‘Close isn’t good enough’: Hurricanes’ comeback attempt falls short against No. 10 Louisville

CORAL GABLES — A collision of two Hurricanes at the worst possible time cost Miami its chance at a top-10 upset.

Defensive backs Jaden Davis and Te’Cory Couch collided in coverage late in the fourth quarter, allowing Louisville quarterback Jack Plummer to connect with a wide-open Kevin Coleman, who escaped a tackle attempt by Kamren Kinchens, for a 58-yard touchdown. The fourth-quarter score gave the No. 10 Cardinals (10-1, 7-1 ACC) the advantage in a 38-31 win over Miami (6-5, 2-5 ACC) at Hard Rock Stadium on Saturday.

“We gave ourselves a chance at the end,” UM coach Mario Cristobal said. “We found ourselves in a situation where we had a chance to take control of the game. It kept going back and forth. Good fight. Good effort. A lack of discipline at the end — that part is disappointing. We have to fix that. Aside from that, close isn’t good enough.”

The Hurricanes had a chance to tie the game, driving down the field in the game’s final minutes. Miami reached Louisville’s 3-yard line but could not reach the goal line on four consecutive plays.

Given one more chance to tie the game, quarterback Tyler Van Dyke nearly led a comeback in the final seconds. After Brashard Smith was called for an unsportsmanlike conduct penalty on a punt with 19 seconds left, the Hurricanes reached the Cardinals’ 50 on a pair of passes from Van Dyke. With five seconds left when he snapped the ball, Van Dyke threw a last-second heave. Xavier Restrepo caught the pass 4 yards short of the end zone and could not score, sealing the loss.

“Obviously, you’ve got to chuck it up and pray,” Van Dyke said. “Made a play. Was hoping maybe he snuck into the end zone there but obviously didn’t. I felt like I could’ve got a little more on that and put it a little more into the end zone but didn’t.”

Louisville’s win came in spite of a much-better game from Van Dyke, who had a solid performance after returning from the bench to start at quarterback for the Hurricanes. After throwing 11 interceptions in his previous five games, Van Dyke did not turn the ball over.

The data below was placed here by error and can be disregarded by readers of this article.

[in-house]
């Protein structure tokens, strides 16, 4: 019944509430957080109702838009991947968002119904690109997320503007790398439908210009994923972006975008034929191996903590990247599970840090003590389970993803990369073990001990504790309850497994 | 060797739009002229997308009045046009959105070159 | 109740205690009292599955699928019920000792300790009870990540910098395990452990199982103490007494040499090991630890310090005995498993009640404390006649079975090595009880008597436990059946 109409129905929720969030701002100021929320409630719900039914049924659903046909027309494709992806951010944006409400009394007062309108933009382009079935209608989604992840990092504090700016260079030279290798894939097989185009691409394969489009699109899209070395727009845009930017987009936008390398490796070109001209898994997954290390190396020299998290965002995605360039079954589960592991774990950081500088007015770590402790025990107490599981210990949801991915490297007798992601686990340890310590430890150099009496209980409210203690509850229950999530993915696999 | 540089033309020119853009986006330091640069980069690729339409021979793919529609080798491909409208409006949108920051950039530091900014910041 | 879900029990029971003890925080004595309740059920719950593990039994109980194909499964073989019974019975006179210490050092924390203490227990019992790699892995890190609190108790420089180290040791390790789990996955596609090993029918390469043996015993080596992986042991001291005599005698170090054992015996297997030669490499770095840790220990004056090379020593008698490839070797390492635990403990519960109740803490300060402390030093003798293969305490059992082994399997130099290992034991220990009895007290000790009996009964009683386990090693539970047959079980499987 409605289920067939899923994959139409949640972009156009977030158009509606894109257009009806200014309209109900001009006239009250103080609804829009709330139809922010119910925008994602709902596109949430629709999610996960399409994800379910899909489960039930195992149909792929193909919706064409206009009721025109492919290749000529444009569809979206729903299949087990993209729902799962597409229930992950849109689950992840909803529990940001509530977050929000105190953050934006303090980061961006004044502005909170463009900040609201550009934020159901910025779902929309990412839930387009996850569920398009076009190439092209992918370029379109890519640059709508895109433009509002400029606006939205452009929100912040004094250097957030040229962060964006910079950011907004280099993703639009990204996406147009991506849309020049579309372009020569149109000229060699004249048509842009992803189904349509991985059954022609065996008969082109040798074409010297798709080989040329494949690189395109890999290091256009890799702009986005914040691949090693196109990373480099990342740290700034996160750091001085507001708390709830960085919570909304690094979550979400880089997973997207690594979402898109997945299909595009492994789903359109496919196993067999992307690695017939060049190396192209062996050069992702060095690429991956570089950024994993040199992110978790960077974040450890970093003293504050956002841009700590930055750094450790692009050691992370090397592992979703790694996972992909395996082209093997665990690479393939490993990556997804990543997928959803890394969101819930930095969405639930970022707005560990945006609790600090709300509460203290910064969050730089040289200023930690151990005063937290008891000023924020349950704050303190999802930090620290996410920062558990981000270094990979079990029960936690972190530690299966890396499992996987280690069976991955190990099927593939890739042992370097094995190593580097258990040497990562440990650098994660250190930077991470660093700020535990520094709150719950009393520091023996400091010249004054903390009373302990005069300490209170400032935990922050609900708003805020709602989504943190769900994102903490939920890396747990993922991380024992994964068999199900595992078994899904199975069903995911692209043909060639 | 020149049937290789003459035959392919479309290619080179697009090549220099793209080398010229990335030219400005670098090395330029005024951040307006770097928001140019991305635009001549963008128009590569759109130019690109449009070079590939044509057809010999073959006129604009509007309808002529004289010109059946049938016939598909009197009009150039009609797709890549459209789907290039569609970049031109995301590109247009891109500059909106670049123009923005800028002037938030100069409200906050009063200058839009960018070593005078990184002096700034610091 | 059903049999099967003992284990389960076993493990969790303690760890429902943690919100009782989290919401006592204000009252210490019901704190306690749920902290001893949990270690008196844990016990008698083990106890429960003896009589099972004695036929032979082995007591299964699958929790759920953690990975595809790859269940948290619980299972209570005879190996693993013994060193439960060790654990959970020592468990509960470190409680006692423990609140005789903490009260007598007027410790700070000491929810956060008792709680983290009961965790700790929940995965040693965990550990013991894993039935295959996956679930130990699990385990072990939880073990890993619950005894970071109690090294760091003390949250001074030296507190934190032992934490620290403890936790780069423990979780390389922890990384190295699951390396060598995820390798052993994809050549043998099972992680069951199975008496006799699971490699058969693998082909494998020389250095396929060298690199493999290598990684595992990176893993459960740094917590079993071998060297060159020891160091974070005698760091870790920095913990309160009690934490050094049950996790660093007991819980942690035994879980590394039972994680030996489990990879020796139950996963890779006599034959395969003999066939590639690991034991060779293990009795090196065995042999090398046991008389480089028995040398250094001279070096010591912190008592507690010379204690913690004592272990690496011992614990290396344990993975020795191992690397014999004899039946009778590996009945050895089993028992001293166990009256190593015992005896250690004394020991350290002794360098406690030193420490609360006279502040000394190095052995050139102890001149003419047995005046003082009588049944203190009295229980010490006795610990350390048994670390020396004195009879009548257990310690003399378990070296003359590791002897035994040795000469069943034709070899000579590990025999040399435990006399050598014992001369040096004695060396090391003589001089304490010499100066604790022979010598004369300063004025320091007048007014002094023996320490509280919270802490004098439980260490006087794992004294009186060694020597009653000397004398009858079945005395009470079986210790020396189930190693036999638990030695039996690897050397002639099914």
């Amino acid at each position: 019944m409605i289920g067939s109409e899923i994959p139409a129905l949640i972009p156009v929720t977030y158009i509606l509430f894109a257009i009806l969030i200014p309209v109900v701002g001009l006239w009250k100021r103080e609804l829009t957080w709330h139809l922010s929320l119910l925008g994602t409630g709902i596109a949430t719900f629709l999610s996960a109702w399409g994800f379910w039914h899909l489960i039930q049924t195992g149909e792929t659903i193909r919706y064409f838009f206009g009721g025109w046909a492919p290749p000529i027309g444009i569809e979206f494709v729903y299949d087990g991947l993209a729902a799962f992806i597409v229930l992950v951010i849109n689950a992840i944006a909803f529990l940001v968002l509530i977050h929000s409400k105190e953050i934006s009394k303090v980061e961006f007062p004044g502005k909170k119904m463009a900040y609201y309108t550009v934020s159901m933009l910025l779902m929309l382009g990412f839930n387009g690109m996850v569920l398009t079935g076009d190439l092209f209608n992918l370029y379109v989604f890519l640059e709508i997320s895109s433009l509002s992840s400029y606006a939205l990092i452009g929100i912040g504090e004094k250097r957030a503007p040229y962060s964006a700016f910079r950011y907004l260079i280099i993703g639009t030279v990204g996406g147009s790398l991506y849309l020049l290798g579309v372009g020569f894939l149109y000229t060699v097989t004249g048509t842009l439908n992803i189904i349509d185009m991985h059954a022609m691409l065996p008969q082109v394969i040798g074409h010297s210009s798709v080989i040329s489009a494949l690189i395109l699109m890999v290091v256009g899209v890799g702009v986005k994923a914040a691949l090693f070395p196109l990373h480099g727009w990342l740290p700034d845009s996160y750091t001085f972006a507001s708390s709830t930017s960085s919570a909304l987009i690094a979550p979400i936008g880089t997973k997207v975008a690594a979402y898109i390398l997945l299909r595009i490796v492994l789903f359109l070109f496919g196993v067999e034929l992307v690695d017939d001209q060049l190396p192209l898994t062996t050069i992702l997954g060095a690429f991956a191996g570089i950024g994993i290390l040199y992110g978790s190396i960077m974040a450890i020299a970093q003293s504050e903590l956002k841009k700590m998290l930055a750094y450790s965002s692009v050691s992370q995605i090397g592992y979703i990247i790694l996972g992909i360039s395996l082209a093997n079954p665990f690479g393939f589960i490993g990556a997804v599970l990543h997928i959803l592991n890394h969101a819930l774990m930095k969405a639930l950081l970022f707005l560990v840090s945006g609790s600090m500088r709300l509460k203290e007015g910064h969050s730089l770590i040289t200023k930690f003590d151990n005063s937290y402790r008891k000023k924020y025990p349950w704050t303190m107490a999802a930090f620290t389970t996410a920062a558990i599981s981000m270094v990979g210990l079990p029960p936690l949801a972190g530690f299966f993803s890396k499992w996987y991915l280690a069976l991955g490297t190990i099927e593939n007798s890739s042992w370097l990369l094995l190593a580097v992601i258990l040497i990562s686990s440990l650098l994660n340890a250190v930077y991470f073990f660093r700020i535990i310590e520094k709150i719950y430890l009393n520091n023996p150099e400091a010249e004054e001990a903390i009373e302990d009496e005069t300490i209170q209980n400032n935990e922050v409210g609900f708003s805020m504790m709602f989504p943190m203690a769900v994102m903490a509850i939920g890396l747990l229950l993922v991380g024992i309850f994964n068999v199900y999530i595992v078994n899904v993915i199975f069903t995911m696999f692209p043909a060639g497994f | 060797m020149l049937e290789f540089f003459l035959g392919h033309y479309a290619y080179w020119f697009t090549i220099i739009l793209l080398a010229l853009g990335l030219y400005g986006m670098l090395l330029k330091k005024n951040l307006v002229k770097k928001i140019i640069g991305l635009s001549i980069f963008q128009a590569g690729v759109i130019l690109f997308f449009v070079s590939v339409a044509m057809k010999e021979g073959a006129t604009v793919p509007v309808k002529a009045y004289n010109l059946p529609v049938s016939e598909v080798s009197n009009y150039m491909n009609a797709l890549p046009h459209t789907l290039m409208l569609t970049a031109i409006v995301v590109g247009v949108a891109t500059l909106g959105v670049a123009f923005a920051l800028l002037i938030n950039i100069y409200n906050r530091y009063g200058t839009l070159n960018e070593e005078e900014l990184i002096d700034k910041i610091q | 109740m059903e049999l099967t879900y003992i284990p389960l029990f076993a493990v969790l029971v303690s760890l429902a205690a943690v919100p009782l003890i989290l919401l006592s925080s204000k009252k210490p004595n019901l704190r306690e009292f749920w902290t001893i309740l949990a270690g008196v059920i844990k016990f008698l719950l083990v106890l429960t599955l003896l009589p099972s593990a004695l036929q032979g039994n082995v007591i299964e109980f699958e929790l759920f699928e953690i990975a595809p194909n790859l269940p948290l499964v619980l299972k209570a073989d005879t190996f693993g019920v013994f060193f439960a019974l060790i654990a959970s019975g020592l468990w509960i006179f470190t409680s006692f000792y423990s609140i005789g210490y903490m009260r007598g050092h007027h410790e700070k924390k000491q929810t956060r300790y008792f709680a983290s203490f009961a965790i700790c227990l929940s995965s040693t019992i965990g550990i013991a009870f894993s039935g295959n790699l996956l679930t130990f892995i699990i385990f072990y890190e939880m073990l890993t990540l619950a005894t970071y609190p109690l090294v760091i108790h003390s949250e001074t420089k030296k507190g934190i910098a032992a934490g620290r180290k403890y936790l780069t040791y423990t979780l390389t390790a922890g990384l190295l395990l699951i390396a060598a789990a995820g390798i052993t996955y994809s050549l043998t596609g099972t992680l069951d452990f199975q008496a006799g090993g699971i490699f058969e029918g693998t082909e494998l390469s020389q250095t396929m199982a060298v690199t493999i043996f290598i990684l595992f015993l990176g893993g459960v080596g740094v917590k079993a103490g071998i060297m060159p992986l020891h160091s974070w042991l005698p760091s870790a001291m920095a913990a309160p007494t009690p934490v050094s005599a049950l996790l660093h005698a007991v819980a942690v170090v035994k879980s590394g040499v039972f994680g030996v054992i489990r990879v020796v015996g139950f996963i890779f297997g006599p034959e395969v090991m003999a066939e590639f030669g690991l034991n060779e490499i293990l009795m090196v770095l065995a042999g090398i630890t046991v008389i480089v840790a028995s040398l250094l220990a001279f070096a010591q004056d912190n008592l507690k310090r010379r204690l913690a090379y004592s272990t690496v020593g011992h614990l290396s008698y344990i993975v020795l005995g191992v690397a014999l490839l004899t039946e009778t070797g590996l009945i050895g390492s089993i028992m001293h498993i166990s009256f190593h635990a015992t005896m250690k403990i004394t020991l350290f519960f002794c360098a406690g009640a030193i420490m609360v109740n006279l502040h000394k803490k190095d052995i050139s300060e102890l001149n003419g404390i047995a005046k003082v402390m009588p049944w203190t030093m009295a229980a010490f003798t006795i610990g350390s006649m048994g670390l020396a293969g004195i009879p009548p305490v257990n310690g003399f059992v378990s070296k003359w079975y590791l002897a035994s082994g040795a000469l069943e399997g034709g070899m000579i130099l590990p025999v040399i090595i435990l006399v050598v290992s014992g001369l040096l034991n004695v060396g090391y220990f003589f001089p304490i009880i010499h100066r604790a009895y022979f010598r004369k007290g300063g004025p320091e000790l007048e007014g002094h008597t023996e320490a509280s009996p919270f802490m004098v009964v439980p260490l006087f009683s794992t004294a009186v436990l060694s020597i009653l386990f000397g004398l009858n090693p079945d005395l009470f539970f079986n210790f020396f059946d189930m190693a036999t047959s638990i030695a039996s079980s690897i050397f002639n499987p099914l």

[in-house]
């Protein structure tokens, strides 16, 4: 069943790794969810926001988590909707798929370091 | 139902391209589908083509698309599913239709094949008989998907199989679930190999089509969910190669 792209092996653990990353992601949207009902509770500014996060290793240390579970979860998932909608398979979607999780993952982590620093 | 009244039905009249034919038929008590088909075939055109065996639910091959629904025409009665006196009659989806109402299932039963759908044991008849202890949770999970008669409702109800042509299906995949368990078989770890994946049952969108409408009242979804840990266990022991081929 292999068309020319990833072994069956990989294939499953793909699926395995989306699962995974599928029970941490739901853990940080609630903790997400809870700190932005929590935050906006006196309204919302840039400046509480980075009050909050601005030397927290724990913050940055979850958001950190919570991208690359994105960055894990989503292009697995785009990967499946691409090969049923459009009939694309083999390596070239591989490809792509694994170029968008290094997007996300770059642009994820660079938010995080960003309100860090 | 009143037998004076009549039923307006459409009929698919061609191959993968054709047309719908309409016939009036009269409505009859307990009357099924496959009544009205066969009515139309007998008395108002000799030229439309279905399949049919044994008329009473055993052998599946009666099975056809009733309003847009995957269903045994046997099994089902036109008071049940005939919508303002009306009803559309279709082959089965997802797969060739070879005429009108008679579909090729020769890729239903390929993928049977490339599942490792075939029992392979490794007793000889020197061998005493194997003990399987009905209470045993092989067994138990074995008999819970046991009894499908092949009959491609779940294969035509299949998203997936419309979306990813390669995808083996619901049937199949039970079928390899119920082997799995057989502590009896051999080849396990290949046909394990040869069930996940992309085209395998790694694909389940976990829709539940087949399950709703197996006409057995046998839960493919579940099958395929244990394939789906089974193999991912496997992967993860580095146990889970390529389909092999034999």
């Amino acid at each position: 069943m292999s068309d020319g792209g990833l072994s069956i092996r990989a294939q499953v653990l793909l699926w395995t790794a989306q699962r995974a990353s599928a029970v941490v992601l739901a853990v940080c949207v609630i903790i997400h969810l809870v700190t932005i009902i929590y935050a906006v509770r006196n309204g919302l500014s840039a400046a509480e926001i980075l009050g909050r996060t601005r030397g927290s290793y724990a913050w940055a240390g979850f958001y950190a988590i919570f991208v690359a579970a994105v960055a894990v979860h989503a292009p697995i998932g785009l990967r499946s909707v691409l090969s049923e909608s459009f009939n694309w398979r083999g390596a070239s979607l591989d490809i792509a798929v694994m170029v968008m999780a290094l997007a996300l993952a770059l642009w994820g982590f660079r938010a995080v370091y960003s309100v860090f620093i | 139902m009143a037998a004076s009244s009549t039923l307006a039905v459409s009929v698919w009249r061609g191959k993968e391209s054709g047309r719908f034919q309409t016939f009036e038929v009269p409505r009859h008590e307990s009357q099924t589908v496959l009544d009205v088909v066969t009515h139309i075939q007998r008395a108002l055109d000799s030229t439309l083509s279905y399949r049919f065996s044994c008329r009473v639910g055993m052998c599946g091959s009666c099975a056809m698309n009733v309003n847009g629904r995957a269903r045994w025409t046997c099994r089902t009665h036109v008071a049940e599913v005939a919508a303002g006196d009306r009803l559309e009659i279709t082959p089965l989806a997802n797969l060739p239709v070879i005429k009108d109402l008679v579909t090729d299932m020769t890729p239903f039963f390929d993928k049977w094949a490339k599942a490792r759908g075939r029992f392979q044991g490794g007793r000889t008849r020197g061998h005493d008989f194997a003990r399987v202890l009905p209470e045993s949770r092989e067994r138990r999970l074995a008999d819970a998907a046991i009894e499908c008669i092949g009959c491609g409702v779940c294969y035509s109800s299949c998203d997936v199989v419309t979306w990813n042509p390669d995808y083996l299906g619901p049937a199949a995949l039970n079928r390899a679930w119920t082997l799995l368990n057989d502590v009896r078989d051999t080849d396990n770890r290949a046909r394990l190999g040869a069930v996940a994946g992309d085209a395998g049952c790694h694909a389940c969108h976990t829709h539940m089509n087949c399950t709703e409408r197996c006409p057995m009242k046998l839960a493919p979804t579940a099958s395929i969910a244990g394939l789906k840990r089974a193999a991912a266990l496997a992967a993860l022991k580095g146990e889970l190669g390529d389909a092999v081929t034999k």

“He was very determined,” Cristobal said. “It carried over to this week. He was very urgent if you watch the way he was moving around in the pocket. His feet were quick. He’s healthy now, too, almost completely. He was very determined to play well, and he did that today.”

Despite the progress on offense, the Hurricanes’ defense had one of its worst games this season, allowing Louisville to rack up 470 yards and score 38 points. Only North Carolina gained more yards against the Hurricanes this year.

“They give you the same look and run different things out of it,” Miami defensive lineman Branson Deen said. “They had a great plan coming in and they executed really well.”

The Cardinals got off to a quick start. After forcing the Hurricanes to go three-and-out, they drove down the field for a nine-play, 69-yard drive that ended with a 2-yard touchdown pass from Jack Plummer to tight end Nate Kurisky. Miami nearly escaped the drive with only a field goal allowed, but a completed pass for a 3-yard loss was overturned on review, giving Louisville a chance to go for it on fourth down and continue the drive.

But the Hurricanes struck back quickly. Van Dyke connected with Jacolby George for a 43-yard pass over the middle, and freshman running back Mark Fletcher Jr. broke a couple of Louisville tackles to score from 21 yards out.

All-American safety Kamren Kinchens picked off his fifth pass of the season on the subsequent drive, setting up a 15-yard touchdown pass from Van Dyke to Restrepo, who finished the game with a career-high 193 yards.

A busy offensive first quarter continued as Louisville evened the score on a 12-yard score by Cardinals running back Isaac Guerendo.

Miami took another first-half lead on a 34-yard reverse run by Smith, but Louisville managed a short touchdown before halftime. The Hurricanes took a 21-20 lead into the locker room because Cardinals kicker Brock Travelstead missed a 24-yard field goal and had an extra point blocked.